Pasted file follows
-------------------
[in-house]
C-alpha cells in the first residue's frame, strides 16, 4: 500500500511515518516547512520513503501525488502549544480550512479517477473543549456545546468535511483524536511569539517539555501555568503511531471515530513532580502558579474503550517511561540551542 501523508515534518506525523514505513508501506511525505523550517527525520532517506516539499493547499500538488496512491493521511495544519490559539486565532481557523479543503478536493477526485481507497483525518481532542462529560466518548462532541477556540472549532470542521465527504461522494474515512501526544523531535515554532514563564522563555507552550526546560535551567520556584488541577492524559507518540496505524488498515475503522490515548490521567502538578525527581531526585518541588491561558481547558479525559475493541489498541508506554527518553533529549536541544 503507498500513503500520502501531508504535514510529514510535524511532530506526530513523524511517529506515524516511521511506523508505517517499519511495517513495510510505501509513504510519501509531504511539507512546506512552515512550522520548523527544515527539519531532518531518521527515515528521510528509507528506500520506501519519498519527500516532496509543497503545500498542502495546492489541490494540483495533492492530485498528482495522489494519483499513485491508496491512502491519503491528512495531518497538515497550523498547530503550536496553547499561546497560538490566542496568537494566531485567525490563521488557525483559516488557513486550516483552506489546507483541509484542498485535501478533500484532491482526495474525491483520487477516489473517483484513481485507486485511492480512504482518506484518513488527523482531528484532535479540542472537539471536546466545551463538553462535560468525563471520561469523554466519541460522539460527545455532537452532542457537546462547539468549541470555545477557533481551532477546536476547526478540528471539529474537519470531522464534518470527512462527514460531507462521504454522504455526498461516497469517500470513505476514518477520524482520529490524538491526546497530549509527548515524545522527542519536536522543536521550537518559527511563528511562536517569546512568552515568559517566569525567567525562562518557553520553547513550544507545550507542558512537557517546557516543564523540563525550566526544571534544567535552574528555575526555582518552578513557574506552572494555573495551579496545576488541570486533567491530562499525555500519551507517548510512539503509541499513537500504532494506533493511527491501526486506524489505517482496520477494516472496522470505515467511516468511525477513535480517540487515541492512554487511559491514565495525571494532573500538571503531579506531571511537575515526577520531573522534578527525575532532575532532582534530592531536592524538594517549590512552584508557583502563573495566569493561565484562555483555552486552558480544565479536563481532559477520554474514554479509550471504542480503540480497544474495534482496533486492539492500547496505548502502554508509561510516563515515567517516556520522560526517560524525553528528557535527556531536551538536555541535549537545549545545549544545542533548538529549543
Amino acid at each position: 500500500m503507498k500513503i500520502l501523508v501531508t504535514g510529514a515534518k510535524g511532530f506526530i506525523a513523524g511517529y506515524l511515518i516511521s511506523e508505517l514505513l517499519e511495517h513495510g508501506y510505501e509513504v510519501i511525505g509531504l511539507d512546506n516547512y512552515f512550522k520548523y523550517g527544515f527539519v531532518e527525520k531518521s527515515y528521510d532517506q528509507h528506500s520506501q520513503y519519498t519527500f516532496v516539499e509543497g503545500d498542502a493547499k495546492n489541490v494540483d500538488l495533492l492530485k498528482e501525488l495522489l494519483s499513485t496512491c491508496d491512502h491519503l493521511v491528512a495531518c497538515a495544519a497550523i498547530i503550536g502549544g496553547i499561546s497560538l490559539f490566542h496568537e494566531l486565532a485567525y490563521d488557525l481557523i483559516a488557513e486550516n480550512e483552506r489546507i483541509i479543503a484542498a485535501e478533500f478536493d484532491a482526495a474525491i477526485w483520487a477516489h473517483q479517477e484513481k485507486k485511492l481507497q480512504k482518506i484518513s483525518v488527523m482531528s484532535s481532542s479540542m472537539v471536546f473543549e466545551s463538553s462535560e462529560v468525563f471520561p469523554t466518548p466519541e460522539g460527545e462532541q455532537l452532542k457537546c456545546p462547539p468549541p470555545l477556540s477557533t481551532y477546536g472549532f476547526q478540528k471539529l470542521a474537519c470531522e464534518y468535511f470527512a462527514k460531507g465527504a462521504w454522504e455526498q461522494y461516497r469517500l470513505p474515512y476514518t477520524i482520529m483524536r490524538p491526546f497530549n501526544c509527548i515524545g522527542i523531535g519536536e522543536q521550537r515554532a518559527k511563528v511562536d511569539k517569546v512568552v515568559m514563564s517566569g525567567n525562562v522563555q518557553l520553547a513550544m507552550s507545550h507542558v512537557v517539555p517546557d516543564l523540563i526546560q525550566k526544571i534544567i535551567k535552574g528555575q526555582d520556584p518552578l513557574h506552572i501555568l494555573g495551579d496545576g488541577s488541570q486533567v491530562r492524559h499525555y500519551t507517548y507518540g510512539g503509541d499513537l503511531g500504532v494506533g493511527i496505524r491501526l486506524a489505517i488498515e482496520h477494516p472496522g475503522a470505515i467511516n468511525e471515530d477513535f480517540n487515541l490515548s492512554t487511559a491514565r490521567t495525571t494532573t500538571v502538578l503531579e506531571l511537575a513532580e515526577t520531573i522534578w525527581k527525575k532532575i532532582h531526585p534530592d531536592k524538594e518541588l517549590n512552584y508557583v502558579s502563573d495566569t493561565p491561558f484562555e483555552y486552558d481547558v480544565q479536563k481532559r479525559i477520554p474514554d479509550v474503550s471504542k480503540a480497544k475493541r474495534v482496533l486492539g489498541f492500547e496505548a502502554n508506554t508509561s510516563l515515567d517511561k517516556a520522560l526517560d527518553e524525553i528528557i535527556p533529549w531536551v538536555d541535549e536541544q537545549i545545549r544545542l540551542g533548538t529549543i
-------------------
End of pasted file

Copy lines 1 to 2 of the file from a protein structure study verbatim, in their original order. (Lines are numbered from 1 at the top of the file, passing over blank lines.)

[in-house]
C-alpha cells in the first residue's frame, strides 16, 4: 500500500511515518516547512520513503501525488502549544480550512479517477473543549456545546468535511483524536511569539517539555501555568503511531471515530513532580502558579474503550517511561540551542 501523508515534518506525523514505513508501506511525505523550517527525520532517506516539499493547499500538488496512491493521511495544519490559539486565532481557523479543503478536493477526485481507497483525518481532542462529560466518548462532541477556540472549532470542521465527504461522494474515512501526544523531535515554532514563564522563555507552550526546560535551567520556584488541577492524559507518540496505524488498515475503522490515548490521567502538578525527581531526585518541588491561558481547558479525559475493541489498541508506554527518553533529549536541544 503507498500513503500520502501531508504535514510529514510535524511532530506526530513523524511517529506515524516511521511506523508505517517499519511495517513495510510505501509513504510519501509531504511539507512546506512552515512550522520548523527544515527539519531532518531518521527515515528521510528509507528506500520506501519519498519527500516532496509543497503545500498542502495546492489541490494540483495533492492530485498528482495522489494519483499513485491508496491512502491519503491528512495531518497538515497550523498547530503550536496553547499561546497560538490566542496568537494566531485567525490563521488557525483559516488557513486550516483552506489546507483541509484542498485535501478533500484532491482526495474525491483520487477516489473517483484513481485507486485511492480512504482518506484518513488527523482531528484532535479540542472537539471536546466545551463538553462535560468525563471520561469523554466519541460522539460527545455532537452532542457537546462547539468549541470555545477557533481551532477546536476547526478540528471539529474537519470531522464534518470527512462527514460531507462521504454522504455526498461516497469517500470513505476514518477520524482520529490524538491526546497530549509527548515524545522527542519536536522543536521550537518559527511563528511562536517569546512568552515568559517566569525567567525562562518557553520553547513550544507545550507542558512537557517546557516543564523540563525550566526544571534544567535552574528555575526555582518552578513557574506552572494555573495551579496545576488541570486533567491530562499525555500519551507517548510512539503509541499513537500504532494506533493511527491501526486506524489505517482496520477494516472496522470505515467511516468511525477513535480517540487515541492512554487511559491514565495525571494532573500538571503531579506531571511537575515526577520531573522534578527525575532532575532532582534530592531536592524538594517549590512552584508557583502563573495566569493561565484562555483555552486552558480544565479536563481532559477520554474514554479509550471504542480503540480497544474495534482496533486492539492500547496505548502502554508509561510516563515515567517516556520522560526517560524525553528528557535527556531536551538536555541535549537545549545545549544545542533548538529549543